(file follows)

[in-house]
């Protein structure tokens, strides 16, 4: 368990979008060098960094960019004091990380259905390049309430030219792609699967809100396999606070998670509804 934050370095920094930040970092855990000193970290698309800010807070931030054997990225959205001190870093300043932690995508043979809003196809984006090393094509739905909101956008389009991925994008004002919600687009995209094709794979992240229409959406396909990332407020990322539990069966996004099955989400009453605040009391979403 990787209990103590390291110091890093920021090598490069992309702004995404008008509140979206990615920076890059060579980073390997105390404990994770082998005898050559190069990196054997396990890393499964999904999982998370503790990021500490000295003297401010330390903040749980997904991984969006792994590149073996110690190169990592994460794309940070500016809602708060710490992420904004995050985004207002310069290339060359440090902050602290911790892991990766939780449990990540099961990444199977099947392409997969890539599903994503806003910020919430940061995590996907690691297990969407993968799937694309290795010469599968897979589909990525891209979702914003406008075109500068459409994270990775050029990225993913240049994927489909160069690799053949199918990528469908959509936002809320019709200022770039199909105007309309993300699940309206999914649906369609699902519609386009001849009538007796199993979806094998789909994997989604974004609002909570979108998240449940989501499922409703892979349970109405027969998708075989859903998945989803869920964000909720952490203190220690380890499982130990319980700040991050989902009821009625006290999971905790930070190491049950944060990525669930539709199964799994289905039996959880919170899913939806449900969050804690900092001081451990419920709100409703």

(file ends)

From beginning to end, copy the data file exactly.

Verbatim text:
[in-house]
């Protein structure tokens, strides 16, 4: 368990979008060098960094960019004091990380259905390049309430030219792609699967809100396999606070998670509804 934050370095920094930040970092855990000193970290698309800010807070931030054997990225959205001190870093300043932690995508043979809003196809984006090393094509739905909101956008389009991925994008004002919600687009995209094709794979992240229409959406396909990332407020990322539990069966996004099955989400009453605040009391979403 990787209990103590390291110091890093920021090598490069992309702004995404008008509140979206990615920076890059060579980073390997105390404990994770082998005898050559190069990196054997396990890393499964999904999982998370503790990021500490000295003297401010330390903040749980997904991984969006792994590149073996110690190169990592994460794309940070500016809602708060710490992420904004995050985004207002310069290339060359440090902050602290911790892991990766939780449990990540099961990444199977099947392409997969890539599903994503806003910020919430940061995590996907690691297990969407993968799937694309290795010469599968897979589909990525891209979702914003406008075109500068459409994270990775050029990225993913240049994927489909160069690799053949199918990528469908959509936002809320019709200022770039199909105007309309993300699940309206999914649906369609699902519609386009001849009538007796199993979806094998789909994997989604974004609002909570979108998240449940989501499922409703892979349970109405027969998708075989859903998945989803869920964000909720952490203190220690380890499982130990319980700040991050989902009821009625006290999971905790930070190491049950944060990525669930539709199964799994289905039996959880919170899913939806449900969050804690900092001081451990419920709100409703």